Complete the HSA Enrollment/Change Form (PDF) and return the completed form to IU Human Resources, ATTN: Records, Poplars E165, 400 E. 7th Street, Bloomington, IN 47405, or scan and email to , or fax to 812-855-3409.

    The contribution deducted from each remaining 2017 pay period will be automatically computed by the payroll system. The computation will take into account your new ANNUAL contribution request, subtract what you've already contributed, then divide by the number of remaining pay periods (assuming twelve months of pay periods). The number of remaining pay periods is determined by when the form is received and processing is completed. Pay calculations close approximately one week before pay is issued; forms received after a pay period closing are not processed until the following pay period.

    You may not reduce your annual amount below what you have contributed to date as refunds are not an option. The annual contribution must be an amount between the minimum and maximum amounts.

    Electronic signatures are accepted on this form.

  7. Can I make contributions to my HSA outside of payroll deductions?

    Yes, you can transfer money from a personal account directly to your HSA or you can send a check to Nyhart along with the appropriate deposit form.

    Any contributions put in your account on an after-tax basis are eligible to be deducted from your gross taxable income on your tax return.

    You are responsible for tracking your contributions to ensure you don't exceed the IRS annual contribution limits.

  8. Do IRS maximum contributions include the university's contribution?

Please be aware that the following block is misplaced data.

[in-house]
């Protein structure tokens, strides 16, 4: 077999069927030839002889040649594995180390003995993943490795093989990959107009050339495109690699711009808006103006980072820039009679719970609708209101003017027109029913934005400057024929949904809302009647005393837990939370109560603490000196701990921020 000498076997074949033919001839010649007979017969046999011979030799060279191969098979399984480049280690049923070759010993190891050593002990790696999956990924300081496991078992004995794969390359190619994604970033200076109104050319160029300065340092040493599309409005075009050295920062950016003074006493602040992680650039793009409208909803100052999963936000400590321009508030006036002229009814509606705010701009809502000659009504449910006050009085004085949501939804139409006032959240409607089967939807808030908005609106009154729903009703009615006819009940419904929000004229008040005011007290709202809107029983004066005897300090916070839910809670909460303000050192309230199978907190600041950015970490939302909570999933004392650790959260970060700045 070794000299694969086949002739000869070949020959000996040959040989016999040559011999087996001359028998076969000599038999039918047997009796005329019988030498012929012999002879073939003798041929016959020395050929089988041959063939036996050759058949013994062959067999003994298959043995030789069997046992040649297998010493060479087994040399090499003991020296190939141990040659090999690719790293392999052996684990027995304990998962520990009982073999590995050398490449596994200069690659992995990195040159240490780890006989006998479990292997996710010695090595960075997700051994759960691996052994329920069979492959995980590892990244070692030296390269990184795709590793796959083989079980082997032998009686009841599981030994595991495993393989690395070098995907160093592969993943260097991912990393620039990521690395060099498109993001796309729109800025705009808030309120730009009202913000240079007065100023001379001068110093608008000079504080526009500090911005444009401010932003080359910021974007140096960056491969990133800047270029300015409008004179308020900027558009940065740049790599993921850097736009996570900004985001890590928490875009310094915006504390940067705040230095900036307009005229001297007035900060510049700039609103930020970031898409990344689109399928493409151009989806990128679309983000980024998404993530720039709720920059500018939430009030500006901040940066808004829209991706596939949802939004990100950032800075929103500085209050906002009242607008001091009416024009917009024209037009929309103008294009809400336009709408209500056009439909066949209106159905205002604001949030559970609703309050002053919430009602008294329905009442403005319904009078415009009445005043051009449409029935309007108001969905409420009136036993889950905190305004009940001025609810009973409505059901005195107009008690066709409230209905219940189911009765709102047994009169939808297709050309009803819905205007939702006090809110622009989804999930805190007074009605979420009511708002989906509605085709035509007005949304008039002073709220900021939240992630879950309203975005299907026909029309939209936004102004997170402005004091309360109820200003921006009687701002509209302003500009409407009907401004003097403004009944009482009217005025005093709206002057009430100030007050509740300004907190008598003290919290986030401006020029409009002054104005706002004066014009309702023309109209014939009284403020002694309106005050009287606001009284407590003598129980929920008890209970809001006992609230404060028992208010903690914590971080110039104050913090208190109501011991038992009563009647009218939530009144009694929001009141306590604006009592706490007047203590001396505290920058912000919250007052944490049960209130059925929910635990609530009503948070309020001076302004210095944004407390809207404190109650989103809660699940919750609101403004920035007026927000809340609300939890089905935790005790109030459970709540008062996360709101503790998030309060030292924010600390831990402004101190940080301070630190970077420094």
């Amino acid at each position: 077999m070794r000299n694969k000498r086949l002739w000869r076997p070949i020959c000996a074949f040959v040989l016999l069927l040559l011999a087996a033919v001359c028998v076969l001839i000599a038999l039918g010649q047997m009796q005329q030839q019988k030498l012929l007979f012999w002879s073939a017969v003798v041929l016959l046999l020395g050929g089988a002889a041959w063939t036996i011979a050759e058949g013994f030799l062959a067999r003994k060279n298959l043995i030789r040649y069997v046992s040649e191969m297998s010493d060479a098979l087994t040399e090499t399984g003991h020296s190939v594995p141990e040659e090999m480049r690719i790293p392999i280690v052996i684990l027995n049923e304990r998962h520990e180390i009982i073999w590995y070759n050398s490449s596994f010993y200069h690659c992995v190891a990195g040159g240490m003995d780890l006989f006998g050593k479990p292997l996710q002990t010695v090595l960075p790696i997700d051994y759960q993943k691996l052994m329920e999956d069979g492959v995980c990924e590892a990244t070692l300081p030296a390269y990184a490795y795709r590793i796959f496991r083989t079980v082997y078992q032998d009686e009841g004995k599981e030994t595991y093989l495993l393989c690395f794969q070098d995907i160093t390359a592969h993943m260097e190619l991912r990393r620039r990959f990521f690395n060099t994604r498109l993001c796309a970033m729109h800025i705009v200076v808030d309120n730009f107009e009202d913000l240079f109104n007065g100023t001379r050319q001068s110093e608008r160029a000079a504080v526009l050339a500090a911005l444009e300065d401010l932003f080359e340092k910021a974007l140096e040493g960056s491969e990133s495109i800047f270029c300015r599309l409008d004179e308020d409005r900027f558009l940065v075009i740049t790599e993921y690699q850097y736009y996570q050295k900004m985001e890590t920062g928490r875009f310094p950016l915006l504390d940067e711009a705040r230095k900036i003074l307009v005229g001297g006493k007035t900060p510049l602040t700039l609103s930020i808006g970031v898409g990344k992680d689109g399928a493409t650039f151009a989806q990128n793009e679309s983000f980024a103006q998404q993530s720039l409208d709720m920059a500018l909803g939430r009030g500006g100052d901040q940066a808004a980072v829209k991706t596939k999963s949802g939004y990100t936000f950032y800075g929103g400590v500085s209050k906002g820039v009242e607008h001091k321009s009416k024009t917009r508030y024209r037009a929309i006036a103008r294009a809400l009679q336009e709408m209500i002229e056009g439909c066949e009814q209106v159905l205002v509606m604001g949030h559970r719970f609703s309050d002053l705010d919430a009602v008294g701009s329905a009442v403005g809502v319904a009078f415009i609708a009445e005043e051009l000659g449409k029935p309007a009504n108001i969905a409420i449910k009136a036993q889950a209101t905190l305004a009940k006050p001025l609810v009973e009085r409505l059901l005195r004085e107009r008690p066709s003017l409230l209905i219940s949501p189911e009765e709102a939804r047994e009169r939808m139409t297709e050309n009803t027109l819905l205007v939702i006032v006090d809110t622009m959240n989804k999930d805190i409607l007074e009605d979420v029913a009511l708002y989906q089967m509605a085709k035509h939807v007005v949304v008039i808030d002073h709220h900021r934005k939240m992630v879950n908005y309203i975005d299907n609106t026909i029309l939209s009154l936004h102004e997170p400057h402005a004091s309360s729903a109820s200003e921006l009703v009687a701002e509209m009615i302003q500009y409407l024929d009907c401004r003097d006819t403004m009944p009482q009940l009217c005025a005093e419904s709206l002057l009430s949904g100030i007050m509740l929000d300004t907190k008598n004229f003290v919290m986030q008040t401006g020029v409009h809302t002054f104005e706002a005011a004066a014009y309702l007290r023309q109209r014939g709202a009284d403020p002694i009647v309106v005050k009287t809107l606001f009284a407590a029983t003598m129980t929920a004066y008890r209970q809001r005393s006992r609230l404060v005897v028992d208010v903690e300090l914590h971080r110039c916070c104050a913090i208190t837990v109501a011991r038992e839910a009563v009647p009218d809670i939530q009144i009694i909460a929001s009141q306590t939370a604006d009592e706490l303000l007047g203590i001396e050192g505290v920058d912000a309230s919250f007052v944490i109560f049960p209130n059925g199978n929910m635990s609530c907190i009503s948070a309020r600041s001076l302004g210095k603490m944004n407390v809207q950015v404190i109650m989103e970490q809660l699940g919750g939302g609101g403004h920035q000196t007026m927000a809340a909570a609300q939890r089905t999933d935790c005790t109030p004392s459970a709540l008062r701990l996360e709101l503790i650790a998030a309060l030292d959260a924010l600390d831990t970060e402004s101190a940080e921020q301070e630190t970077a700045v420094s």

Yes, The IRS maximums are the combined total of IU contributions and the employee's contributions to their HSA account.

    Example: Employee elects 'Employee Only Coverage.' The IRS maximum for the 2017 year for employee only coverage is $3,400. IU contributes $1,300 to the HSA account for enrollment in the Anthem PPO HDHP. The employee is then eligible to contribute up to $2,100 before reaching the IRS maximum. ($3,400 = $1,300 + $2,100).

  9. What is the maximum contribution I can make to my Health Savings Account?

    The amount you can contribute to an HSA is set by federal regulations and is adjusted annually for inflation. For the 2017 tax year, the maximum annual contribution amount is $3,400 if you have employee-only coverage, and $6,750 if you cover one or more family members. If you turn 55 or older any time in 2017, you can also make an additional $1,000 “catch-up” contribution to your HSA.

    The IRS maximums are the combined total of IU contributions, employee's contributions to their HSA account, spouse’s contributions to their own HSA (if applicable), and contributions made to an Archer MSA (if applicable).

    The maximums can be further affected by the number of months you are covered under an HDHP. Examples:

    • If your HDHP was effective January 1st, and you maintain HDHP coverage for the entire plan year, the total amount you can contribute to your account is the full maximum contribution amount set by the IRS ($3,400 for employee-only or $6,750 for family coverage).